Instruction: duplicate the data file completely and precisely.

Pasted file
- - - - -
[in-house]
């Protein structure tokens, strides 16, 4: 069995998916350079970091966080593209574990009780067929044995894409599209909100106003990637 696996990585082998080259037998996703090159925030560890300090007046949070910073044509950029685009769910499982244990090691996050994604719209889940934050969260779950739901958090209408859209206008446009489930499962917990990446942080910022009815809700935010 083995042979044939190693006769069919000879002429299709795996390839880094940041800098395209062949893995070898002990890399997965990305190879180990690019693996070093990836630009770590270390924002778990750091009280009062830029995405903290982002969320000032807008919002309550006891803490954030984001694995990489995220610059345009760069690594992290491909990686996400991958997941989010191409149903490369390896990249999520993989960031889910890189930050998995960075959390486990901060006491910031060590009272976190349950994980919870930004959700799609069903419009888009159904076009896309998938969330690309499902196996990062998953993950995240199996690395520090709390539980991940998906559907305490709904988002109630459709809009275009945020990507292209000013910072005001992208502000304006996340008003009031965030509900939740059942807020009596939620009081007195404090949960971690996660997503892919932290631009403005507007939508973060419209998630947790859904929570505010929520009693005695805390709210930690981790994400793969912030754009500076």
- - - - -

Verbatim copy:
[in-house]
């Protein structure tokens, strides 16, 4: 069995998916350079970091966080593209574990009780067929044995894409599209909100106003990637 696996990585082998080259037998996703090159925030560890300090007046949070910073044509950029685009769910499982244990090691996050994604719209889940934050969260779950739901958090209408859209206008446009489930499962917990990446942080910022009815809700935010 083995042979044939190693006769069919000879002429299709795996390839880094940041800098395209062949893995070898002990890399997965990305190879180990690019693996070093990836630009770590270390924002778990750091009280009062830029995405903290982002969320000032807008919002309550006891803490954030984001694995990489995220610059345009760069690594992290491909990686996400991958997941989010191409149903490369390896990249999520993989960031889910890189930050998995960075959390486990901060006491910031060590009272976190349950994980919870930004959700799609069903419009888009159904076009896309998938969330690309499902196996990062998953993950995240199996690395520090709390539980991940998906559907305490709904988002109630459709809009275009945020990507292209000013910072005001992208502000304006996340008003009031965030509900939740059942807020009596939620009081007195404090949960971690996660997503892919932290631009403005507007939508973060419209998630947790859904929570505010929520009693005695805390709210930690981790994400793969912030754009500076």